Praying for Nursing Home Residents


One day Jesus told his disciples a story to show that they should always pray and never give up. “There was a judge in a certain city,”he said, “who neither feared God nor cared about people.  A widow of that city came to him repeatedly, saying, ‘Give me justice in this dispute with my enemy.’  The judge ignored her for a while, but finally he said to himself, ‘I don’t fear God or care about people,  but this woman is driving me crazy. I’m going to see that she gets justice, because she is wearing me out with her constant requests!’” Luke 18:1-5 NLT

For those just beginning in nursing home ministry one challenge is to learn how and what  to pray for the residents. The response of some has been to give up. The nursing home seems so filled with needs. There are sicknesses, infirmities and loneliness on every hand. What are our small resources of faith in the face of so much struggle? When we aren’t sure where to begin a journey sometimes the easiest answer is not to start.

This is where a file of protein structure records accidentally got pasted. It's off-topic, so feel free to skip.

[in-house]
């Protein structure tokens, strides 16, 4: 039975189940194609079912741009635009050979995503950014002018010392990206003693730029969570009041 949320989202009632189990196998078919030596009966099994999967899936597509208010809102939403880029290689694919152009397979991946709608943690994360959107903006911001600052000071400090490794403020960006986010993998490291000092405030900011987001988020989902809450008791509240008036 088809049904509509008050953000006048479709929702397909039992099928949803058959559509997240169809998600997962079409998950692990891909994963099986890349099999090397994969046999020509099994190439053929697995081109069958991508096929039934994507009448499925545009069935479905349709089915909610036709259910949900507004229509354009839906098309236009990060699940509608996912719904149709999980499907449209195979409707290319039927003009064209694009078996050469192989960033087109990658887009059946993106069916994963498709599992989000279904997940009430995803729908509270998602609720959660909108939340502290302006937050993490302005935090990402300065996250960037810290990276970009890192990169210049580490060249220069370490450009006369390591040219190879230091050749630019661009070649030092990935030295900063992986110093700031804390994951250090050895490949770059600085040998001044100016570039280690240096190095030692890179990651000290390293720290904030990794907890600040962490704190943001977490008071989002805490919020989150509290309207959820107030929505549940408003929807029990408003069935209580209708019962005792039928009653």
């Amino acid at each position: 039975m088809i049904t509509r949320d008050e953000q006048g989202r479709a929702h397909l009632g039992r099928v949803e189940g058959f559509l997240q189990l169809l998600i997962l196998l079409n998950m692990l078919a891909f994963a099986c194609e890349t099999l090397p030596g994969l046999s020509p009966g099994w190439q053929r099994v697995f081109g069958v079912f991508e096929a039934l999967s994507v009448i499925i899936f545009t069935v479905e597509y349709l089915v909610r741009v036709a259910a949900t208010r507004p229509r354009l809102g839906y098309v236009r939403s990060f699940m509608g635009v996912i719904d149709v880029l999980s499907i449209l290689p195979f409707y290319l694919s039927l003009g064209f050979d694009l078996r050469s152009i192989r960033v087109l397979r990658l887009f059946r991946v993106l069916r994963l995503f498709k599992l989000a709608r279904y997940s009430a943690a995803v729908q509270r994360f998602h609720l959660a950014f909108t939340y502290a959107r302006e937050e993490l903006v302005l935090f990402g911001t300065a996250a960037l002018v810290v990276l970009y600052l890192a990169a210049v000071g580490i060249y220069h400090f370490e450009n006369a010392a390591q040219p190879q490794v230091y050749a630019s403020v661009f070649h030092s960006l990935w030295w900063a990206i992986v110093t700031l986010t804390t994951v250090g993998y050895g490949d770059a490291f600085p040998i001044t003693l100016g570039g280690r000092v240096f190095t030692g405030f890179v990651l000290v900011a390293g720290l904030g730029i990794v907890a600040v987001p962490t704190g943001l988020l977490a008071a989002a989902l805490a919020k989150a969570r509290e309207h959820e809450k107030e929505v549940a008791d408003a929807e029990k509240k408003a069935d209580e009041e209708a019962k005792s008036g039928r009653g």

On the other end of the spectrum there are some who feel so motivated to help that they are ready to patrol the halls asking anyone they meet if they can pray for them. But effective prayer can only be built on the two legs of relationship and respect. In the story that Jesus told we discover a woman who daily went to a judge to help her with her legal woes. It may not have looked like the relationship we hope to build with our special people, but she did it the same way that we need to do.

First, she built a relationship with the judge and became a part of his daily life. Every morning as sure as the sunrise and his first cup of tea, the judge would hear a knock  at his door,  “Give me justice in this dispute with my enemy!”  she would cry. Every morning he began to anticipate her visit. In the same way we can also become a positive part of the life of someone who has moved into nursing care. Whether we are the hair stylist, nutritionist, chaplain or nurse we each serve a need in that person’s life. If you “never give up” in your relationship building the day will come when they will ask you to pray. They will tell us what they are praying for and when our prayers agree with theirs amazing things can happen!